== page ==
Biological and biochemical characterization of the extracellular signal-regulated kinase 8 homolog (TbERK8) in Trypanosoma brucei
Valenciano Murillo, Ana Lisa
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Trypanosoma brucei species are vector-borne protozoan parasites that cause Human African typanosomiasis (HAT) and nagana in cattle. In humans, the diseases caused by these parasites are fatal if left untreated. Treatments for these diseases are complicated because the approved drugs for treatment are ineffective against the parasites and have many toxic side effects associated with their use. There is a clear need to identify new therapeutics that are less toxic and more effective against T. brucei. Our approach for identifying new therapies is to identify novel targets in the parasite that can be modulated by small molecules. The mitogen-activated protein kinases (MAPK) pathway is a three-tiered signaling cascade that regulates cell responses to stimuli and are involved in essential processes. MAPKs can regulate differentiation, virulence, apoptosis, cell cycle and gene expression, which makes MAPKs interesting drug targets in T. brucei. The extracellular-signal regulated kinase 8 homolog in T. brucei (TbERK8) is essential for survival in bloodstream form T. brucei. The work in this dissertation involves characterizing this T. brucei MAPK to better understand its biological function and identify small molecules that can inhibit its activity to kill the parasite. Here, we report that TbERK8 is an atypical MAPK kinase that is able to autophosphorylate and no upstream kinases that activate TbERK8 have been identified. We have demonstrated that TbERK8 is able to phosphorylate the proliferating cell nuclear antigen homolog in T. brucei (TbPCNA). This is in contrast to the reported function the human ERK8 and PCNA homologs that form a stable complex in normal breast cells which does not result in PCNA phosphorylation. We also report here that TbPCNA is phosphorylated on three residues localized to a unique insertion loop by TbERK8. TbPCNA is tightly regulated in the parasites such that either upregulating or downregulating its expression arrests T. brucei proliferation. Although, this mechanism of phosphorylation is unique to TbPCNA, the role that such phosphorylation has in regulating TbPCNA is not known. Finally, we have identified small molecules that can selectively inhibit either TbERK8 or HsERK8, demonstrating that TbERK8 can be selectively inhibited to kill the parasite. The unique properties of TbERK8 can be exploited by small molecules that can be developed into new parasite-specific therapies that kill T. brucei with fewer side effects to the patients.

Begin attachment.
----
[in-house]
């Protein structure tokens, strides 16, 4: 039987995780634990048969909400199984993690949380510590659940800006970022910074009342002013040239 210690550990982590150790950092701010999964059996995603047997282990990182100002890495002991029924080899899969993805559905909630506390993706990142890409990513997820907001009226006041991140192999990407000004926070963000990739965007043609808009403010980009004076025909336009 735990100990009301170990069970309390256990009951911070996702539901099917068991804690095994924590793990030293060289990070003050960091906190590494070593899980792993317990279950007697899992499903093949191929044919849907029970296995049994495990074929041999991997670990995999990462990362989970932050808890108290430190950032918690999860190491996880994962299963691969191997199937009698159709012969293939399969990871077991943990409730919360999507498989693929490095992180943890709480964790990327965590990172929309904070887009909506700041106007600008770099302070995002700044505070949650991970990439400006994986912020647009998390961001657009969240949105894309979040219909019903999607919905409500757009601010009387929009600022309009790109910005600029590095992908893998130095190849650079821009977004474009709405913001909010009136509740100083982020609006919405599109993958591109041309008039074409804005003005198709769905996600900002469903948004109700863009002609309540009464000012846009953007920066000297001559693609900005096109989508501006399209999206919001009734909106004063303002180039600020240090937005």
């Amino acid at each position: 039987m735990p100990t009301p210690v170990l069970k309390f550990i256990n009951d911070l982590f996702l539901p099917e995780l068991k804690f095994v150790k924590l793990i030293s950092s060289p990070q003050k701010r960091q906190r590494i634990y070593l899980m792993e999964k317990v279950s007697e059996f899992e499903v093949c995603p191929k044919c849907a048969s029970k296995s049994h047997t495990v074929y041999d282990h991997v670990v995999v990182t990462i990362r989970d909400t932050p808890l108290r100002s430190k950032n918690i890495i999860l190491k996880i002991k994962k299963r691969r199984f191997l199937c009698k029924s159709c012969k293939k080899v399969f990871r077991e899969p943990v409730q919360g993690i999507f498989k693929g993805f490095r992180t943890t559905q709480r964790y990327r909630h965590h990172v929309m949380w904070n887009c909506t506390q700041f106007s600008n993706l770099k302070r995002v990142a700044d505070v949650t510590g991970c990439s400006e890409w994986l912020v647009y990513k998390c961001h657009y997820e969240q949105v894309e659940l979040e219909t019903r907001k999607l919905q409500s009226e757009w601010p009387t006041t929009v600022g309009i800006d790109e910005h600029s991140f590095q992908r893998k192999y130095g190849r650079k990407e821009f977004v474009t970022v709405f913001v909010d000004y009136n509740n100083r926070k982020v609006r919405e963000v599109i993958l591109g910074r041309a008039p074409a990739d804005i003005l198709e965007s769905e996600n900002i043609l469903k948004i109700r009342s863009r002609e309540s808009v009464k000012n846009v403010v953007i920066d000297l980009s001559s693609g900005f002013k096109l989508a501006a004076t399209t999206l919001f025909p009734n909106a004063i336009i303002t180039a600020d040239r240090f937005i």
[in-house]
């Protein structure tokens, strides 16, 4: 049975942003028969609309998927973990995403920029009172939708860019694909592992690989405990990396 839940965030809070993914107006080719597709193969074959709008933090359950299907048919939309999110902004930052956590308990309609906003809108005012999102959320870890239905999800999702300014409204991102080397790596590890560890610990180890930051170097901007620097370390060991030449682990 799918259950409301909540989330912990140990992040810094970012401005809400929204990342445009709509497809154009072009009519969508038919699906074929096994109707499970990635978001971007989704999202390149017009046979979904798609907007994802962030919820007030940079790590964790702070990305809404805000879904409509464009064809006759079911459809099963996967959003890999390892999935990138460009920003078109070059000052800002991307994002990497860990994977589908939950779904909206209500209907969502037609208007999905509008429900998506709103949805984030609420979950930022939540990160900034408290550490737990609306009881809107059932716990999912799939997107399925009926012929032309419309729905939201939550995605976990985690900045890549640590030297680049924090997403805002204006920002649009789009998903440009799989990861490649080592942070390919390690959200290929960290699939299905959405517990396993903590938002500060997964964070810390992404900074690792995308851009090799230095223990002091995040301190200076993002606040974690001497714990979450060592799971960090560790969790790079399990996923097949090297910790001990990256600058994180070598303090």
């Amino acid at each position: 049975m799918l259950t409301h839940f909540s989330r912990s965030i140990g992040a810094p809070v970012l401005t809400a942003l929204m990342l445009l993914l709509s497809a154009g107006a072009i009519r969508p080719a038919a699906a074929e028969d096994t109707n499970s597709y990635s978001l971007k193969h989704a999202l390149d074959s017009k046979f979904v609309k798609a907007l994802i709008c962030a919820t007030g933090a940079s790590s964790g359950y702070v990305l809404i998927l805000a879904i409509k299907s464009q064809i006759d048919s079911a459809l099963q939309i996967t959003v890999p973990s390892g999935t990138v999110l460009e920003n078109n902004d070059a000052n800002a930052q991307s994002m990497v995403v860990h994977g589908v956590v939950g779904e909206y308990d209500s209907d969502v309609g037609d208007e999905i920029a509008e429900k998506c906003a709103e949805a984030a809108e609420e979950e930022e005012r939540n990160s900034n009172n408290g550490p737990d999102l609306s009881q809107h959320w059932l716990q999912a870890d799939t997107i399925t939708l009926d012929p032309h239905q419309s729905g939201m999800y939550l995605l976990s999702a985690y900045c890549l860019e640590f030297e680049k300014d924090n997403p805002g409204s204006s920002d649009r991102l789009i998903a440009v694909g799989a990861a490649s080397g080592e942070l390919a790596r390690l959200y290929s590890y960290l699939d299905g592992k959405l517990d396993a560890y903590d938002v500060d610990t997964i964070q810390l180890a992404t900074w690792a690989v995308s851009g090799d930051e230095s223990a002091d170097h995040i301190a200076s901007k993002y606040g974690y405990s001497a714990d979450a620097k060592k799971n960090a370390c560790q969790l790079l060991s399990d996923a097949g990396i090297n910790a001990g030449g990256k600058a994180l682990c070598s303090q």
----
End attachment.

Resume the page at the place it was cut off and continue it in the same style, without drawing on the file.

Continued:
- Doctoral Dissertations